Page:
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This Is A Matter Of Life And Death

Tuesday, October 15, 2013

Jonathan Garay, 26, is dead.

A Hazleton police officer shot and killed him.

That much we know for sure.

At least we think we do.

Something as seemingly simple as two basic facts still must be investigated thoroughly so that no dispute exists as to the circumstances of Garay’s death.

Perhaps he rolled over on the loaded gun and it misfired. Maybe he shot himself. Maybe somebody else shot hm.

All hypotheticals, each scenario, must be investigated in depth.

This is a matter of life and death.

What is not hypothetical is the stark accusation that police executed Garay, as told by his sister, Veronica, who called “Corbett” last week to make her shocking claims.

Veronica said her brother was licensed to carry a concealed weapon and that he was, indeed, armed the night of his death.

So police were immediately out of line when they say they noticed him with a gun in his waistband and “grabbed” him, according to published reports and attributed to police.

In our Northeastern Pennsylvania gun culture where far too many people are walking around carrying loaded firearms thanks to lax concealed weapons permit policy, would police have grabbed anybody else? Would police have grabbed a white Chamber of Commerce member, a soccer mom or even a militia man with an open carry sidearm walking around in public like he’s living in the old wild West?

I doubt it.

Police can and should usually approach a man or woman with a gun without pulling one. To the best of my knowledge that is standard operating procedure in a gun culture where those who carry guns legitimately argue that they are mostly law-abiding citizens there to help when times turn violent and bullets fly.

Veronica said that she possesses a surveillance video – a video she gave to friends for safe keeping because she fears retribution - that shows her brother walking into her mother’s house alone. The video, she said, then shows an officer coming through the gate and walking into her mother’s house without announcing that police were on the scene or asking permission to enter.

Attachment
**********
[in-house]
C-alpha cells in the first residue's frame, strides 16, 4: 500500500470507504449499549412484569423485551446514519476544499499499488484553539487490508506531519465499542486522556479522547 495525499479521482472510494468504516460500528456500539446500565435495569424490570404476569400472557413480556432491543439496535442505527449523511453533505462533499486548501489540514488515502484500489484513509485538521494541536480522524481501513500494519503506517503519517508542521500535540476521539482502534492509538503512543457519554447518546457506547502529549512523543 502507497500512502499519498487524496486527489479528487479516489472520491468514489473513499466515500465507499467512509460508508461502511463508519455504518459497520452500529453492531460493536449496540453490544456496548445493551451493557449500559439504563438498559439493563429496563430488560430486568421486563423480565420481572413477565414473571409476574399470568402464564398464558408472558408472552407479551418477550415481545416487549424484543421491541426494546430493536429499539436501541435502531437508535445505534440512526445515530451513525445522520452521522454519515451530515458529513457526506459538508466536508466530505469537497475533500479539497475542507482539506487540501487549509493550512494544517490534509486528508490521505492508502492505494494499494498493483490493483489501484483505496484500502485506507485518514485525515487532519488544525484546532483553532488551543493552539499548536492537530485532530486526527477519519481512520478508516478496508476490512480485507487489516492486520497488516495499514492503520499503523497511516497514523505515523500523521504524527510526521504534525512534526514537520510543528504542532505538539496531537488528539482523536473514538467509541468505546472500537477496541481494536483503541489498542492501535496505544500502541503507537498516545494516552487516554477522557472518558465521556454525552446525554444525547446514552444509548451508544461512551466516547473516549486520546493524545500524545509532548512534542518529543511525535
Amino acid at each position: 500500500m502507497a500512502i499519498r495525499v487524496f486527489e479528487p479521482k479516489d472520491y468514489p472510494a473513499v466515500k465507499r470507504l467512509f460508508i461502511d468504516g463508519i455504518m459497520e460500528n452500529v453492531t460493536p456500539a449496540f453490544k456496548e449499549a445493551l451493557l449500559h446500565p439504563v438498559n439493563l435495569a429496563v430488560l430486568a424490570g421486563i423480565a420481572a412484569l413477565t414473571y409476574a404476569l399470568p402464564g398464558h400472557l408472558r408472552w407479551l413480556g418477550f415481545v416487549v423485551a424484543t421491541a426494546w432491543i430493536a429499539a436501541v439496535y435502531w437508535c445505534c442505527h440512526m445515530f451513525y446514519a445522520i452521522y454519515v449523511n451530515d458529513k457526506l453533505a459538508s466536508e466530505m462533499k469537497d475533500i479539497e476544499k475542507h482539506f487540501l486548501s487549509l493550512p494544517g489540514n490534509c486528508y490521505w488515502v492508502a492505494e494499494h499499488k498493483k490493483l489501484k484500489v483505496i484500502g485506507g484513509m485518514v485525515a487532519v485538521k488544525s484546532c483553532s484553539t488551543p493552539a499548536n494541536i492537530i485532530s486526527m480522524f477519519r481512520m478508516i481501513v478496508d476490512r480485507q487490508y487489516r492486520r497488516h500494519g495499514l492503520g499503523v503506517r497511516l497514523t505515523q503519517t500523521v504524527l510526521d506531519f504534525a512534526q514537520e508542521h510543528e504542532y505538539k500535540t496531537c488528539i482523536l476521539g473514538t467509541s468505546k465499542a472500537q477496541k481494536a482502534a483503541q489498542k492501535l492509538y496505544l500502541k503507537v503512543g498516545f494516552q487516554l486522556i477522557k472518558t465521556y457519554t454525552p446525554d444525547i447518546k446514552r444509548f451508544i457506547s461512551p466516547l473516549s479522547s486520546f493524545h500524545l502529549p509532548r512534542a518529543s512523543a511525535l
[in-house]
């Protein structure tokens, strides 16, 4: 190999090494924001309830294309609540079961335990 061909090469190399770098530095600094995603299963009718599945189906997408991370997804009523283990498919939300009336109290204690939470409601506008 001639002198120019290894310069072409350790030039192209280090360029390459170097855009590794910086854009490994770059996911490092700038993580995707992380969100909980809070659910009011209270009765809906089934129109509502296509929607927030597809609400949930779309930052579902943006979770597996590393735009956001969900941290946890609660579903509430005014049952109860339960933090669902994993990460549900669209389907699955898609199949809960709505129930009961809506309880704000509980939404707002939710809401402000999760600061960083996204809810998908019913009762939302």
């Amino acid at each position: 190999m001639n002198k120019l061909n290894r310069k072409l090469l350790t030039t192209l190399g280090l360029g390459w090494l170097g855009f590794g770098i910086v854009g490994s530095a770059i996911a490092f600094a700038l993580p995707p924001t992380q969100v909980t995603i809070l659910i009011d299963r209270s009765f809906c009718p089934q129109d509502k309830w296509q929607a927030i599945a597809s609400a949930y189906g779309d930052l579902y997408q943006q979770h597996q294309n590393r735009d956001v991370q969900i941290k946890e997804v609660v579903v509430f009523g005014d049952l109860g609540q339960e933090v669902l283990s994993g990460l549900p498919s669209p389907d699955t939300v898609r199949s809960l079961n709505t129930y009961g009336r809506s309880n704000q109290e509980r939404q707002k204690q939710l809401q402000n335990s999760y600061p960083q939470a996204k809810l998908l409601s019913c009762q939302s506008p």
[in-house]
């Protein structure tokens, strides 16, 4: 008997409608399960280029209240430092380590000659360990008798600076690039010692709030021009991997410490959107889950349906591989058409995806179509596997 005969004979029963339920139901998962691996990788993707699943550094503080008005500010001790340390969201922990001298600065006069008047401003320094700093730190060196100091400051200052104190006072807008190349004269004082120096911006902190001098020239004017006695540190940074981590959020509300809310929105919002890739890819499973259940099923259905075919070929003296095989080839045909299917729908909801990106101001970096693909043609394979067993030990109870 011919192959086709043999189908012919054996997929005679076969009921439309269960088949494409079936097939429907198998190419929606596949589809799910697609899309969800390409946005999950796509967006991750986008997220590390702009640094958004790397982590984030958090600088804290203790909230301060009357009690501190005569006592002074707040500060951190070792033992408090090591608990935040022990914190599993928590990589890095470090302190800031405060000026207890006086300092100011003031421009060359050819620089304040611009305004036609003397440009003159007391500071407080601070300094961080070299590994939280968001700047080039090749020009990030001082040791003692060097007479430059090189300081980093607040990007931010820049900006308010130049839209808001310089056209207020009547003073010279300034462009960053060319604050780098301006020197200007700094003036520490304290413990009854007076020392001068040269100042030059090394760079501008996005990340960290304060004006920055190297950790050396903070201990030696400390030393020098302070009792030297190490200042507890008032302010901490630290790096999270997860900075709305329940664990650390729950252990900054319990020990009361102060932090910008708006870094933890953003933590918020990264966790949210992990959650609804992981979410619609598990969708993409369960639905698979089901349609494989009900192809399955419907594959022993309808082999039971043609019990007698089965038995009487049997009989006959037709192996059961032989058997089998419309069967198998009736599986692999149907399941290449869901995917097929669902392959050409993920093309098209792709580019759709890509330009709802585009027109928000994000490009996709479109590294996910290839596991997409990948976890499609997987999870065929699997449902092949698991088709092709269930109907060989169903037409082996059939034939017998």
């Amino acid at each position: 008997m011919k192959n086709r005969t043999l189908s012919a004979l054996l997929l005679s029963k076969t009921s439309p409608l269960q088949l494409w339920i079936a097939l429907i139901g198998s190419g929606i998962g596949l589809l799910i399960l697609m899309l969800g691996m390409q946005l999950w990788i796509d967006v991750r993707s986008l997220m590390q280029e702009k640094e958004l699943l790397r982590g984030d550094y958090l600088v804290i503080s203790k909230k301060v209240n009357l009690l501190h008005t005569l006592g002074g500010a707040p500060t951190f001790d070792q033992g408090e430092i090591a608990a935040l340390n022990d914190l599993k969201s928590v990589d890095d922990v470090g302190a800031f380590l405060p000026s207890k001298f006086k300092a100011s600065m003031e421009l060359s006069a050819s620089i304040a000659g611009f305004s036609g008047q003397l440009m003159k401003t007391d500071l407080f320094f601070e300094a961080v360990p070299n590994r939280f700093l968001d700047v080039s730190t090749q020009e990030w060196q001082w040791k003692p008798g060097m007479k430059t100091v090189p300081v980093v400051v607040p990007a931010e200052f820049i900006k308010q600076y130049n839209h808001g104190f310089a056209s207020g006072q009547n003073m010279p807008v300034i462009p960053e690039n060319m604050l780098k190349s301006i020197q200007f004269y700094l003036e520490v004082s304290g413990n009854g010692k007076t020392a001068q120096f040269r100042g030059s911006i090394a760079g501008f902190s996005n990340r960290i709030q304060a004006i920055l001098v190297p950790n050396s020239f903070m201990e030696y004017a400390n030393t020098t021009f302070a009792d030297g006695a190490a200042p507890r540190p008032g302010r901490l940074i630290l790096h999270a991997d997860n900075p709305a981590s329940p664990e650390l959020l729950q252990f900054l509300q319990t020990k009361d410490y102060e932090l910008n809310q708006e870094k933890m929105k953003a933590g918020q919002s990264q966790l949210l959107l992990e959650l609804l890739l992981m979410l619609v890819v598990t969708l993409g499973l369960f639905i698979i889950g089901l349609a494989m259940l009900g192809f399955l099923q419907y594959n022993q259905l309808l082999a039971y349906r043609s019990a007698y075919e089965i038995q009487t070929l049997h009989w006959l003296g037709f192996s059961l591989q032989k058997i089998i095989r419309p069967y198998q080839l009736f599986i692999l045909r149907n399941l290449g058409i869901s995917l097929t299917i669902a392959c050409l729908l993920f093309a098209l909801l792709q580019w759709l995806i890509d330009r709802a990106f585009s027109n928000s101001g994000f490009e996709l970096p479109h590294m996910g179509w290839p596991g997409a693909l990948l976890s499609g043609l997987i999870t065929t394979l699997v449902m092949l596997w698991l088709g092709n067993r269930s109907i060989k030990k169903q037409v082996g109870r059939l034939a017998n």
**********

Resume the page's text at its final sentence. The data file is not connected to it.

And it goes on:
Veronica said her mother witnessed her son’s killing as police fired a second bullet into his head as he lay dying in his mother’s arms. Garay’s mother suffered a heart attack last week in the aftermath of the madness, Veronica said.

District Attorney Stefanie Salavantis has told the press that she expects to have the results of the police investigation into the fatal shooting by Friday.

I wonder if that’s not too soon.

Tension grips Hazleton in the wake of Garay’s death in a city already much too tightly wrapped because of the well-deserved reputation city officials have as being less than sensitive to its significant and increasing Latino population.

Garay was of Puerto Rican heritage.

I don’t know the police officer’s race but in Hazleton it’s fair to say that he is not Latino, African-American or Asian. The cop is likely of Western European heritage – a white cop in a white town that resists change – sometimes to the death.

Latinos in Hazleton already get the brunt of unfair criticism for an increasing crime rate. People tend to forget when La Costra Nostra organized crime ruled the city and other Western European ethnic groups contributed to drunk and disorderly violence, including murder.

People should always remember that a 16-year-old boy died not that many decades ago in a Hazleton car bombing when he was mistaken for a mobster.

But a police shooting is always different. People who already do not trust police deserve to be reassured that police are on their side, that the search for justice is part of the community conscience and that cover-ups, bribes, kickbacks, unconstitutional public policy and overt threats and intimidation of good people is a thing of the past.

A public meeting might help. The good people of Hazleton need to speak up about their fears and concerns.

Veronica said that her brother did not have a police record. And, if he did possess a government issued concealed weapons permit, that fact alone should attest to his clean record.

Jonathon Garay, according to those who knew him, was the kind of person who would have attended a public meeting to address a growing crime rate and violence in his city and stood shoulder-to-shoulder with those who want peace. But he won’t be at the meeting if one is held.

Jonathan Garay is dead.

Police killed him.

Tags :  
Topics : Law_Crime
Social :
Locations : Northeastern Pennsylvania
People : Jonathan GarayJonathon GarayStefanie SalavantisVeronica

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